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Why Volunteers Don’t Come Back

Nonprofits tend to see volunteers as necessary, but not strategic. Attitudes towards volunteerism are simplistic and out of date. The result? A loss of 1.9 billion hours of labor year to year. Corporate Volunteer programs can remedy all that.”I’m Bored… What’s on TV?”

Nonprofits tend to see volunteers as necessary, but not strategic. Attitudes towards volunteerism are simplistic and out of date. The result? A loss of 1.9 billion hours of labor year to year. Corporate Volunteer programs can remedy all that.

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“I’m Bored… What’s on TV?”

You know that word association game? The one where you say the first word that comes to mind after a word is spoken to you? “Dog – Cat”, “Lightning – Storm”, “Love – Hate.” And so it goes. Eventually, it gets funny or profound or revealing.

Well, I’ve been playing the game all weekend and I’m going for revealing. The word? “Non-profit.” The winning response is usually something akin to, “charity” and after that it’s all about money. “Cash, Poor, Needy, Help” – you name it. We all seem to know that the organizations created to help people in need, are, in fact, in need themselves.

It’s an especially harsh reality in light of the fact that NPOs will lose almost $40 billion this coming year. That is the estimated dollar value of lost labor via volunteers. Studies show that over one-third of those who volunteered last year will not bother showing up this year. Why?

They would rather watch television.

No, seriously. They’ve done research:

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Our research shows that the primary difference between volunteers and non-volunteers, when measuring what they do with their time, is the amount of television they watch. People who do not volunteer watch hundreds of hours of additional TV a year compared to people who do volunteer. It’s not that people don’t have enough time to volunteer. People do not volunteer because non-profits do not provide them with volunteer opportunities that interest them enough to pull them away from their television sets.”
(The New Volunteer Workforce; printed in the Stanford Social Innovation Review, winter 2009)

Actually, it’s not all that surprising. I mean, who doesn’t enjoy a good TV show now and then? But hundreds of hours on the couch makes a pretty sad statement about the condition of humanity when non-profits are losing billions for need of those hours. Of course…..it also makes a perfectly understandable statement. The quote above makes it clear – non-profits do not provide opportunities that are interesting enough.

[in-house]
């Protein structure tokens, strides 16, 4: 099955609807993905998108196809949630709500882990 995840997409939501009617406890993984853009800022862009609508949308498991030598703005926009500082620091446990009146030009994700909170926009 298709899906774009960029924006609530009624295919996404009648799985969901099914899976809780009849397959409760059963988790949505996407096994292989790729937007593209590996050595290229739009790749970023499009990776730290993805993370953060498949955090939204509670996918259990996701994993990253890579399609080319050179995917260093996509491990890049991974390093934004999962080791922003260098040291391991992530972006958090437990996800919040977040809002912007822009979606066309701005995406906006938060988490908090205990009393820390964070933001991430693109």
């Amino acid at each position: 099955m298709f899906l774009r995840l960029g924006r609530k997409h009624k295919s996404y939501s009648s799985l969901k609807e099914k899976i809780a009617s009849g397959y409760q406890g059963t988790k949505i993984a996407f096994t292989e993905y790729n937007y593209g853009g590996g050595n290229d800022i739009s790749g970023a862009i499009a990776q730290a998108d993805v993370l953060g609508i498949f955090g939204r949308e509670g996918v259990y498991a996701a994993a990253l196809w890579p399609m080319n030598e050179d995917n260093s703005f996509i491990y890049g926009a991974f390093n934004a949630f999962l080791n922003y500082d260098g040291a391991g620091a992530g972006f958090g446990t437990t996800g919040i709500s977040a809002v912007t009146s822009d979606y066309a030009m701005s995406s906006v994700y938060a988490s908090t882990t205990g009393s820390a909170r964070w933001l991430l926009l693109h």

And that’s not their only problem.

Most people are willing to do boring work if they feel genuinely needed. When we feel valued as human beings for the unique gifts we have to give, we’ll go to great lengths to “sacrifice ourselves” for the needs of others – no matter how boring. Even if it means giving up a little TV. We’ve all been there. A friend or a neighbor who loves us, needs us. So the couch sits empty (thank God for tevo) while we happily fill that need.

Unfortunately, non-profits (for the most part) do not provide this sense of value due to a poor job of managing people. Volunteers tend to feel more like a burden than an asset; more like an annoyance than a gift. The same article as quoted above offers the following observations why volunteers don’t come back:

  • Failing to Match Volunteer Skills with assignments.
  • Failing to Recognize Volunteer Contributions.
  • Failing to Measure the Value of volunteers.
  • Failing to Train and Invest in volunteers and staff.
  • Failing to Provide Strong Leadership.

(Read the full article here).

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Give a few of my past entries a read-through for a more detailed discussion of, “How to Offer a Great Volunteer Experience.”

Business Needs to Volunteer Solutions

It would be easy to point fingers at our NPOs and demand that they change….that would be if my little word association game hadn’t revealed that we’re all aware that NPO’s lack resources. They just don’t have the ability to employ the full-time volunteer manager that they need. And even if they manage to hire that one position, they can rarely support it with a team. This is a terrible cycle. It propagates itself when it desperately tries to keep volunteers, continues to manage them badly, and loses them again and again to TV shows…all due to lack of resources.

While NPOs hands are virtually tied, business’ are capable of addressing the issues and breaking the cycle. Corporate volunteering programs are perfect opportunities to solve this problem for NPOs and give their own employees a sense of meaning and value through their volunteering roles. By utilizing the skill sets of their employees, businesses can:

  • Create Partnerships that achieve long term goals for both organizations – rather than short term or episodic events.
  • Ensure the Sustainability of NPO partners while at the same time achieving broad community impact that reaches beyond their own contributions.
  • Contribute to good volunteer management instead of leaving all of the heavy lifting to the NPO.
  • Offer Value to their own employees through roles that meet them at their highest level of contribution.
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About the author

At Realized Worth, we help companies connect with their communities. We do this through corporate volunteering and social media

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